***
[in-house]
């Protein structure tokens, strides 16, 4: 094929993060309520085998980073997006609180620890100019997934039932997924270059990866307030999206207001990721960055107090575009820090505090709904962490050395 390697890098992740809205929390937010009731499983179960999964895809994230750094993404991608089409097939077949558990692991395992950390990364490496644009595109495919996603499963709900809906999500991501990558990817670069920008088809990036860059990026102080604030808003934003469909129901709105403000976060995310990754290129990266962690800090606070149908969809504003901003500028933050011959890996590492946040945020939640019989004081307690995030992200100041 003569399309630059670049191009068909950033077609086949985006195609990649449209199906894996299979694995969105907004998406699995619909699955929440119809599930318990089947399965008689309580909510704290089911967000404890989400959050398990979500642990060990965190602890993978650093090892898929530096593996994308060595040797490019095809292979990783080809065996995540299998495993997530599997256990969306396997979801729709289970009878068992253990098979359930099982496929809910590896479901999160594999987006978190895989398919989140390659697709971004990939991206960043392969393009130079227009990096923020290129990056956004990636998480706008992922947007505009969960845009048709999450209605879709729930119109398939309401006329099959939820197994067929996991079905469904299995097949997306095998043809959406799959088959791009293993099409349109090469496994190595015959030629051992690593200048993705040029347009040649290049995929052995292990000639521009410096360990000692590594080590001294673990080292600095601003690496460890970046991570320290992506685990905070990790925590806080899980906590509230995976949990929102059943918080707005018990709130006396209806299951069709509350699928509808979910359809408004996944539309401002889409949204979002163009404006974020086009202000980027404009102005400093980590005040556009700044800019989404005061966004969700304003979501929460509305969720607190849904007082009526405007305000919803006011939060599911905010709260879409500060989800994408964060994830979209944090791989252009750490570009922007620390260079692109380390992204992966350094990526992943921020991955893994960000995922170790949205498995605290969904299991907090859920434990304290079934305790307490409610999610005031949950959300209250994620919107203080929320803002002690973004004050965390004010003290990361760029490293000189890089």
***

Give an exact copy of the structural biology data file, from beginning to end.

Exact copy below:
[in-house]
């Protein structure tokens, strides 16, 4: 094929993060309520085998980073997006609180620890100019997934039932997924270059990866307030999206207001990721960055107090575009820090505090709904962490050395 390697890098992740809205929390937010009731499983179960999964895809994230750094993404991608089409097939077949558990692991395992950390990364490496644009595109495919996603499963709900809906999500991501990558990817670069920008088809990036860059990026102080604030808003934003469909129901709105403000976060995310990754290129990266962690800090606070149908969809504003901003500028933050011959890996590492946040945020939640019989004081307690995030992200100041 003569399309630059670049191009068909950033077609086949985006195609990649449209199906894996299979694995969105907004998406699995619909699955929440119809599930318990089947399965008689309580909510704290089911967000404890989400959050398990979500642990060990965190602890993978650093090892898929530096593996994308060595040797490019095809292979990783080809065996995540299998495993997530599997256990969306396997979801729709289970009878068992253990098979359930099982496929809910590896479901999160594999987006978190895989398919989140390659697709971004990939991206960043392969393009130079227009990096923020290129990056956004990636998480706008992922947007505009969960845009048709999450209605879709729930119109398939309401006329099959939820197994067929996991079905469904299995097949997306095998043809959406799959088959791009293993099409349109090469496994190595015959030629051992690593200048993705040029347009040649290049995929052995292990000639521009410096360990000692590594080590001294673990080292600095601003690496460890970046991570320290992506685990905070990790925590806080899980906590509230995976949990929102059943918080707005018990709130006396209806299951069709509350699928509808979910359809408004996944539309401002889409949204979002163009404006974020086009202000980027404009102005400093980590005040556009700044800019989404005061966004969700304003979501929460509305969720607190849904007082009526405007305000919803006011939060599911905010709260879409500060989800994408964060994830979209944090791989252009750490570009922007620390260079692109380390992204992966350094990526992943921020991955893994960000995922170790949205498995605290969904299991907090859920434990304290079934305790307490409610999610005031949950959300209250994620919107203080929320803002002690973004004050965390004010003290990361760029490293000189890089």